Now that cloud computing is all the rage, there are plenty of people coming out of the woodwork to say how wonderful it is. Of course, there are also people saying how terrible it is and that it doesn’t do what it’s supposed to. What’s the point?
They ask, because they don’t understand what it is intended for – and they forget that cloud computing is relatively new and still developing. They have unrealistic cloud expectations, and that’s not all. There are plenty of other bad practices that they engage in, too. Here are seven things that make for bad practices and unrealistic expectations when it comes to cloud computing.
- Using the cloud, even though you don’t really need it. Don’t do it just because you think it’s cool or it will give you credibility. A lot of people do that, and they’re paying out a lot of money just to say they’re in the cloud – but they’re not doing anything with it. What a waste.
- Jumping in too quickly when you don’t know what you’re doing. Anyone with a credit card can immediately be immersed in tons of things they don’t need. All that will get you is a large credit card bill and a lot of confusion – which could even cost you customers.
- Expectations that go far and beyond what the cloud is actually capable of doing. A lot of people are guilty of this. They want everything automated and they don’t want to do any work. Life isn’t like that, even in the cloud.
- Moving Legacy applications to the cloud, where they clearly don’t belong. Keep them inside the firewall. They aren’t safe floating around out there, and that’s not where they were ever designed to be. You’re just asking for trouble that way.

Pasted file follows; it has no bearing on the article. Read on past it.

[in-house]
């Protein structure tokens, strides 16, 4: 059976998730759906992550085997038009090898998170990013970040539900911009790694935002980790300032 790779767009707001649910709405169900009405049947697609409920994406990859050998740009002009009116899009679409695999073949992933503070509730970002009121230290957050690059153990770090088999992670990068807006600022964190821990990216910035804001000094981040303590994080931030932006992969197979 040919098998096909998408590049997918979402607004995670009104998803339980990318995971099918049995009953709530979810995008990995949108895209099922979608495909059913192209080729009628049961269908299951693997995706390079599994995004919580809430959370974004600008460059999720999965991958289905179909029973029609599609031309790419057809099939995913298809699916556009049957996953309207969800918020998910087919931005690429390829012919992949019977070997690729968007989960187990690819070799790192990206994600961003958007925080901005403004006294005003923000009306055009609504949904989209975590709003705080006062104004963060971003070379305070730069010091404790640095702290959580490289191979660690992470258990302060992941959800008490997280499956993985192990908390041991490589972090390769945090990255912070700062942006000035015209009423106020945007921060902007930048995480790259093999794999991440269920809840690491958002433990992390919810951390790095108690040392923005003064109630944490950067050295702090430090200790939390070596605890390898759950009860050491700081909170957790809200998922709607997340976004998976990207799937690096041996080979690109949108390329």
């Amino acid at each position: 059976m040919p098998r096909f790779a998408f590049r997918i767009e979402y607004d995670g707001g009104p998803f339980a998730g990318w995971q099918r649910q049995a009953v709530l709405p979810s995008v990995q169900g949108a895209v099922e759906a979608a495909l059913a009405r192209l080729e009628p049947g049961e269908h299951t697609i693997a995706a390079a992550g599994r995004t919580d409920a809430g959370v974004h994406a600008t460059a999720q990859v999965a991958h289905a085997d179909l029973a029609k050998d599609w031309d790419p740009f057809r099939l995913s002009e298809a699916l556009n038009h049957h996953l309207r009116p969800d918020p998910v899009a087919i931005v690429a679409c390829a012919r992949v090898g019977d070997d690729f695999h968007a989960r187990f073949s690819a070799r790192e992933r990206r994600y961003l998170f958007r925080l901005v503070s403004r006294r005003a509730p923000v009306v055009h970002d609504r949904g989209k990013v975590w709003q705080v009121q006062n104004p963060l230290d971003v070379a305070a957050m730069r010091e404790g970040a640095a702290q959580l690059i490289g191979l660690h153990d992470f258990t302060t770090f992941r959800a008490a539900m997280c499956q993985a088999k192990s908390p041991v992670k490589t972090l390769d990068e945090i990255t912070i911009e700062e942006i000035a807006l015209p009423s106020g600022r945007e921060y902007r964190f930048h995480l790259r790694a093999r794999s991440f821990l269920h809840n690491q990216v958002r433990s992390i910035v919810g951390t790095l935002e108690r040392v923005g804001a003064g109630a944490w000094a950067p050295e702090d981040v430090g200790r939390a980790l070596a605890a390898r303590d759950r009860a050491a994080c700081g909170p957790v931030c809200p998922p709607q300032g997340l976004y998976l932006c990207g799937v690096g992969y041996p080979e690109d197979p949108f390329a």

- Expecting full security from the cloud vendor. It’s not the vendor’s job to take care of your security. It’s your job. Make sure you do it well, or you could be hit with a virus or worse.
- Underestimating how much work you’ll need to put in. People want convenience, and they want things done for them. To make the cloud work for you, you’ll actually have to work.
- Picking the wrong/untalented vendor. If you just choose a random vendor, you might find that he or she really has no clue. After you’ve paid a lot of money and set everything up isn’t the time to find that out. The time to discover a bad vendor is before you sign up, so check the vendor out first.
There are more, of course, but the above seven are probably the worst. If you do them, it’s time to stop. If you haven’t started doing them yet, be sure that you don’t get it in your head that they are a good idea. You have to learn to work with what’s available when you’re involved in cloud computing. More options and opportunities will come along, but being patient can go a long way toward keeping your stress levels low while you’re waiting.